After months upon months of planning, the Be Free, Lance website is finally live AND registration is now open! Up until this point, we’ve kept most of the nitty gritty details a secret (unless you’ve been a part of our weekly newsletters), so it’s exciting to finally have everything out in the open for those of you who are interested. Be Free, Lance is an online workshop (run by myself and Jen Serafini) for creatives who want to tackle freelancing in some way, shape, or form. Because at the end of the day, becoming your own boss is entirely attainable. Our workshop is structured for all creatives, so it doesn’t matter if you’re already freelancing, just starting to think about it, or are somewhere in between. Below, you’ll see a small snippet from our website describing what’s all included in the course!
This four week workshop will be held online and include ten digestible lessons, worksheets, interviews, podcasts, insight from each of us, a Q&A session, and an exclusive members only Facebook group. The cost is $220 (or two payments of $115) and registration will only be open for two weeks. Do note – the actual course doesn’t begin until January 12th, right in time for the New Year and after the hustle and bustle of the Holiday Season! If interested, feel free to head on over to our website to learn more and sign up. We’ve put a lot of time and love into this workshop and hope to see you there. :)
I got an email the other week from a reader, asking whether or not she truly needed a blog to promote her work and become a successful freelancer. Two years ago (heck, even one year ago), I would have said “Yeah, it’s probably a good idea.” But now? Well, things have changed. Visually driven social media platforms like Pinterest and Instagram allow users to quickly and efficiently showcase all aspects of their creative lives, whether it’s promoting new work, curating a pinboard, or sharing behind the scenes action. At the drop of a hat, creatives can put their work (or style) directly in front of an audience without ever drafting a lengthy blog post. And that’s a big plus for some!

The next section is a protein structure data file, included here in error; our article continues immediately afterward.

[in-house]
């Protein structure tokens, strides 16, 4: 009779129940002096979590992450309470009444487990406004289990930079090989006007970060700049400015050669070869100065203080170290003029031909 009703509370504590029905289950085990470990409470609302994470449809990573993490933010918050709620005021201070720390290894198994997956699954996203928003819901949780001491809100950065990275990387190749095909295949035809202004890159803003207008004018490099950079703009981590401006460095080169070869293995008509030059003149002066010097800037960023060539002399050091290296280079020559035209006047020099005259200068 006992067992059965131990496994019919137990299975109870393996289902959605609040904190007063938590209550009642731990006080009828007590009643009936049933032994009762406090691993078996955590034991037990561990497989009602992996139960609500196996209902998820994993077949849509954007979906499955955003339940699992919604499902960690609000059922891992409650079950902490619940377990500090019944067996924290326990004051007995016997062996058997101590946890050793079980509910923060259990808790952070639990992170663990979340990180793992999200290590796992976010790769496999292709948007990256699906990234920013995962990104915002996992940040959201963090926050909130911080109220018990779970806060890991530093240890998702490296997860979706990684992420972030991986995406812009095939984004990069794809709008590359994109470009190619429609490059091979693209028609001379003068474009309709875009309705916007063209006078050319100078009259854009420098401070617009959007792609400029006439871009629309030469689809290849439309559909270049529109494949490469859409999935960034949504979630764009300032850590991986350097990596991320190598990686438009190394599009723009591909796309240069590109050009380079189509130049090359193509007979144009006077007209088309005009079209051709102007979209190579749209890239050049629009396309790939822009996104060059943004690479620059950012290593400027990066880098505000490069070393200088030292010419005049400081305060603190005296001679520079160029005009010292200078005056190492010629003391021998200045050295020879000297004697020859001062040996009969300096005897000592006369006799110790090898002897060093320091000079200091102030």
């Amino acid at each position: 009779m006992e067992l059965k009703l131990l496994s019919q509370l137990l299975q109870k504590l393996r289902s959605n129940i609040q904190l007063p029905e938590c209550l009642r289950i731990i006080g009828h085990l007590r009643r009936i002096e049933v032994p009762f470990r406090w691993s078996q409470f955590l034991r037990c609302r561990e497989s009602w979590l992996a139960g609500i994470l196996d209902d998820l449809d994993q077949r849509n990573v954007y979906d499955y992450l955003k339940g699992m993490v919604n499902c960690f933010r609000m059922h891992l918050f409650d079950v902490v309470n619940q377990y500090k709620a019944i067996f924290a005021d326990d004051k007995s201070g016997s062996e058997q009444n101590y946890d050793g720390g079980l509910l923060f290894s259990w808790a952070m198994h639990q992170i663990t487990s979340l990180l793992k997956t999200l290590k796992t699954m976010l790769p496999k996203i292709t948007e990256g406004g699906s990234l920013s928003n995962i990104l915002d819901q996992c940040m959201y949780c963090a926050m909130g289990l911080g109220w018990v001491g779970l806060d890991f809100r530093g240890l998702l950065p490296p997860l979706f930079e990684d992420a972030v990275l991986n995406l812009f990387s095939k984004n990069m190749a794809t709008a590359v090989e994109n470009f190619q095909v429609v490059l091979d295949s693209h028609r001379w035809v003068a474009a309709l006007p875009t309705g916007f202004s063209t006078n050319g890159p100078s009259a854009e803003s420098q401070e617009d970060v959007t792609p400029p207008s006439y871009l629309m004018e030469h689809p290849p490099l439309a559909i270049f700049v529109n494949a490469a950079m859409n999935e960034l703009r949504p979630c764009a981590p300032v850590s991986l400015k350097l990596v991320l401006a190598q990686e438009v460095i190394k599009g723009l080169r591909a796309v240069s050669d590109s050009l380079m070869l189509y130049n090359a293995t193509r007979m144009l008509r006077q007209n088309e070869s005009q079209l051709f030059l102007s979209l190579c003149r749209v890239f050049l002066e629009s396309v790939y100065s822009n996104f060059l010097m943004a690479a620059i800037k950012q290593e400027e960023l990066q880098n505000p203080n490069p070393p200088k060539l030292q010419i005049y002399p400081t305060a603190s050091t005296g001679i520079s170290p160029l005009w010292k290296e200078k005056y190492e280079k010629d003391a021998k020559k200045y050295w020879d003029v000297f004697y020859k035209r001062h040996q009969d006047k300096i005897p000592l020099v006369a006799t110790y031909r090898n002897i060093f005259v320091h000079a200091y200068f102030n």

Truthfully, blogging is not essential for success within the world of freelancing. Nowadays, you can build the same kind of audience (if not bigger + faster) on Instagram, where everyone seems to be hanging out. Same with Pinterest! So where does that leave us with blogging? Well, that one is totally up to you. Blogging is a powerful medium that allows creatives to dig deeper and share more. But if you’re not feeling it, don’t worry! You don’t need a blog in order to have a big impact. By focusing on social media and utilizing these visual platforms to your advantage, you can still share your work to an interactive audience. It’s just a little bit different, that’s all! Consider where you’ll be more efficient and go for it. Because at the end of the day, it’s never a bad idea to put yourself out there and see what happens. :)
PS. Exciting news! The Be Free, Lance workshop is coming along and we’re SO close to launching! Tomorrow, we’ll be sending out a special newsletter that finally reveals when registration opens. So if you’d like to hear about it first, make sure you subscribe on our home page. See ya there!
Over the years, I’ve gotten good at taking short cuts. The kind that feel good when you finally figure them out without sacrificing quality. And coincidentally, I’ve found my work days to be shorter as a result! Win win. Throughout the course of this Be Free, Lance series, I’ve talked a lot about the importance of discovering your process, but not necessarily how to streamline it. And that last part? It’s a game changer. Once you’ve discovered a process that works best for you, think a little deeper. What actions could you take to provide an even more efficient working environment for yourself? Here are a few things I’ve personally found helpful.